“I had no idea”
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A tragic story from Alberta: ‘I had no idea’: Calgary mom says she had a stroke after a chiropractor visit.
What if she’d had an idea? If this patient had understood the high stakes risk and underwhelming benefits of neck adjustment — if someone had explained it to her — she would probably have walked away. Informed consent to the rescue.
Sure, risk your life on a mediocre-at-best neck pain treatment if you want.
But most people don’t want.
I use stories like this to remind my readers of the lousy ratio of risks to benefits of neck adjustment. The risk is remote, but the stakes are high: strong, sudden rotation of the neck (no matter how “expert”) can break your neck parts, usually an artery. You need those parts. They are important parts. Breaking them is bad. And it’s just not worth it for a treatment that has mediocre therapeutic value at best. The evidence of the efficacy of cervical adjustment is overwhelmingly underwhelming.
Some chiropractors exert themselves trying to defend their profession from the serious implications of these rare but awful events. In particular, they will point out that we don’t know if neck manipulation actually causes these disasters, or if it simply quickly finishes off people who were already breaking all by themselves. No one cares! It’s a terrible outcome either way! When you have a neck artery fraying like an old rope, going to a chiropractor might work out. She might spot the warning signs and refer you to the hospital. Or she might go ahead and adjust your neck and shred the artery. Is that preferable? For a treatment you didn’t need in the first place?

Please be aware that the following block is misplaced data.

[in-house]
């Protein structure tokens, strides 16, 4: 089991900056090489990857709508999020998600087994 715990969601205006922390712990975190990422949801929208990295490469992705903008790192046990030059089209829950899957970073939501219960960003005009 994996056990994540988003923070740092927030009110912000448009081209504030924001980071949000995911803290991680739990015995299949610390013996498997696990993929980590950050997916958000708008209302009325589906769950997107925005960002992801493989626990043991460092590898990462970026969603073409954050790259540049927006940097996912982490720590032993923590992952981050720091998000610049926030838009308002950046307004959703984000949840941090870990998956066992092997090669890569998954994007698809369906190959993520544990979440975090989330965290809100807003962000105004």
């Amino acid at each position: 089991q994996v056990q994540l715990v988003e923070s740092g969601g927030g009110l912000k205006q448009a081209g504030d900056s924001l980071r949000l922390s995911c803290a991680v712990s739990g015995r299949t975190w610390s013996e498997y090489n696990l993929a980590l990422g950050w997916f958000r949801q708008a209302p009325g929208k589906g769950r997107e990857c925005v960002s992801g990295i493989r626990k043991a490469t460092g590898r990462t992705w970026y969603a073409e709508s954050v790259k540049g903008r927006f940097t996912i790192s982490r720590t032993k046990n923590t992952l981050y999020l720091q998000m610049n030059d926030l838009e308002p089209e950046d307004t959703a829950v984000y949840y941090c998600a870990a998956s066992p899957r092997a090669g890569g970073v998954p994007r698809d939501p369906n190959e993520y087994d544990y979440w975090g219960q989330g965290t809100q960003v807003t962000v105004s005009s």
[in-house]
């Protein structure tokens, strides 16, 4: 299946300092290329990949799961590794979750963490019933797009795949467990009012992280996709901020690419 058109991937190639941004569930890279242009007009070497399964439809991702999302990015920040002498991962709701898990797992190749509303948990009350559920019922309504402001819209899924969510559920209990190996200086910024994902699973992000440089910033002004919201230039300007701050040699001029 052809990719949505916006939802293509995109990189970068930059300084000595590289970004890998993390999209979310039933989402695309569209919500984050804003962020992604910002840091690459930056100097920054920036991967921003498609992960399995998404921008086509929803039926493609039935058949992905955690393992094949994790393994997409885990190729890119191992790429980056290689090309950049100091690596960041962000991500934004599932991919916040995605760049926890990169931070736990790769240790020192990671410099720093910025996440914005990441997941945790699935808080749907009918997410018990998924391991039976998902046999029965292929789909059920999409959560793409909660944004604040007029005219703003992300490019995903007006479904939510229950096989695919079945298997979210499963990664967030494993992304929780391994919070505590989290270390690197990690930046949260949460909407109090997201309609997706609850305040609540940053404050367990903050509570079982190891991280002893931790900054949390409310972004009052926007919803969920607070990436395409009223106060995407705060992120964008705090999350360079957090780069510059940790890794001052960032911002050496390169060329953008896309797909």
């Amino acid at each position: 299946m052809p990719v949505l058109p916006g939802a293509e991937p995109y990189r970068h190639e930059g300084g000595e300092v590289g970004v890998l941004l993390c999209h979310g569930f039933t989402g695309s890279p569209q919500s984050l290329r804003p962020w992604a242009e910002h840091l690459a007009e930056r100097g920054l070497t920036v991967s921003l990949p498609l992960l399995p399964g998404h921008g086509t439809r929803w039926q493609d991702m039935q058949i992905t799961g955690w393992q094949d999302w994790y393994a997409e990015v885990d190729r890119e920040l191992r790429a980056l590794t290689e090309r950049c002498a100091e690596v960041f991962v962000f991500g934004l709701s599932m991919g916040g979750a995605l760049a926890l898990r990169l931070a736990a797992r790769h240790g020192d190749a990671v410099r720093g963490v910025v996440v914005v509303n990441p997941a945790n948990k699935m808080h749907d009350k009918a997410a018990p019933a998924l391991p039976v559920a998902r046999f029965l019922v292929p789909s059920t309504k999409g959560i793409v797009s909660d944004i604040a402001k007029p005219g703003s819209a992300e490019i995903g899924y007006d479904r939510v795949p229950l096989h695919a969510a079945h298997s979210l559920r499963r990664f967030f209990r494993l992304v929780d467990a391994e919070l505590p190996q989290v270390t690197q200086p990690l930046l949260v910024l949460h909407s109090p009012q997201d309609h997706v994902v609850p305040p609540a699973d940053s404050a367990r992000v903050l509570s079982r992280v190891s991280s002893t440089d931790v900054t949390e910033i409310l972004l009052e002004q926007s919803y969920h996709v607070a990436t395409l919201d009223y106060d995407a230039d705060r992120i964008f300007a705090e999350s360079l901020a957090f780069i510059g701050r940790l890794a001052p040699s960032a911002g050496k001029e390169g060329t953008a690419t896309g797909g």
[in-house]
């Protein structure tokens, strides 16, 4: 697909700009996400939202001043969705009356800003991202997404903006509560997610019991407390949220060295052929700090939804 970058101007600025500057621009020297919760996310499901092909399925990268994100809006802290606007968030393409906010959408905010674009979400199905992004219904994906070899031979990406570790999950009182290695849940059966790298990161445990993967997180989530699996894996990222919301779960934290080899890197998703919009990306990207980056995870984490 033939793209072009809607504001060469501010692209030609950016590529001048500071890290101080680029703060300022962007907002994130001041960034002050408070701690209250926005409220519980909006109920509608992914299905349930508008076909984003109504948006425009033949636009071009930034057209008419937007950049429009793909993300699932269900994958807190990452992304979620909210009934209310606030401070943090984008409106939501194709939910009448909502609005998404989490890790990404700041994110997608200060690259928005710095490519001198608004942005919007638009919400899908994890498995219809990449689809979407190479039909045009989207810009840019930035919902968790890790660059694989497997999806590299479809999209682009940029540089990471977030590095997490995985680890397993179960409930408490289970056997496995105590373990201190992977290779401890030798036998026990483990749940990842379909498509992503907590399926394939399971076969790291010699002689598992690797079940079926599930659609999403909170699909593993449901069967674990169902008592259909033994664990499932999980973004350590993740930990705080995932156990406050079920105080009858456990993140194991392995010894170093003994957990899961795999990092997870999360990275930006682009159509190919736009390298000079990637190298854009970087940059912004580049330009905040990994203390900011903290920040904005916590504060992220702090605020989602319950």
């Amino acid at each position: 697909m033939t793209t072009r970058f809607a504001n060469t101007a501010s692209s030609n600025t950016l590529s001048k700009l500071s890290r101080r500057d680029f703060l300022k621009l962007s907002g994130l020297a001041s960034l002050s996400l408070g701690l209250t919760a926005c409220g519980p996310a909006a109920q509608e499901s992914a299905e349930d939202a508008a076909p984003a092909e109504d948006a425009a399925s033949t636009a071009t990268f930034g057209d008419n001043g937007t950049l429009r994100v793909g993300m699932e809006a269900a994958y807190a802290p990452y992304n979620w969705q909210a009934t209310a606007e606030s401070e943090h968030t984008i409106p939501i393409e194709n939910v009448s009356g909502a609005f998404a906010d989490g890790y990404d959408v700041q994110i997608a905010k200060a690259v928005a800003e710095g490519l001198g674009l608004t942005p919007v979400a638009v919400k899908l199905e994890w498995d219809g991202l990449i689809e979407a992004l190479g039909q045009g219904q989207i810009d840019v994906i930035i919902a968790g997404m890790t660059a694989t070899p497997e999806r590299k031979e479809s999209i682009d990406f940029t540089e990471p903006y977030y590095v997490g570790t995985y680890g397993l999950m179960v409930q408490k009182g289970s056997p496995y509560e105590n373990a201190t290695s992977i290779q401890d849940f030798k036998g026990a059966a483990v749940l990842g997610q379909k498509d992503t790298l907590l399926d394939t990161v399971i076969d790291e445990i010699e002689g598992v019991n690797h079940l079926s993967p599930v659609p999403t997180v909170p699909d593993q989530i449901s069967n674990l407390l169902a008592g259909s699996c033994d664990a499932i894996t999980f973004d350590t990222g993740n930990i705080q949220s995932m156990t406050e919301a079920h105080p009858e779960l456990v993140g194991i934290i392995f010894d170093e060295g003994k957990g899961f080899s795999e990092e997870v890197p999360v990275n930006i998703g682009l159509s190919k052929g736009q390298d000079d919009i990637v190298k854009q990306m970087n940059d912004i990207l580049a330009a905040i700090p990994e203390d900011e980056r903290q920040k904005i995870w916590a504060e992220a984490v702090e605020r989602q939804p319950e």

The fact that we don’t know which came first just punctuates that it could be either… and neck adjustment is still a terrible idea.
This is an exasperated “rant,” obviously. For calmer, more thorough, and referenced exploration of the topic, which I have been writing about for twenty years now, see: Does Spinal Manipulation Work? Spinal manipulation, adjustment, and popping of the spinal joints and the subluxation theory of disease, back pain and neck pain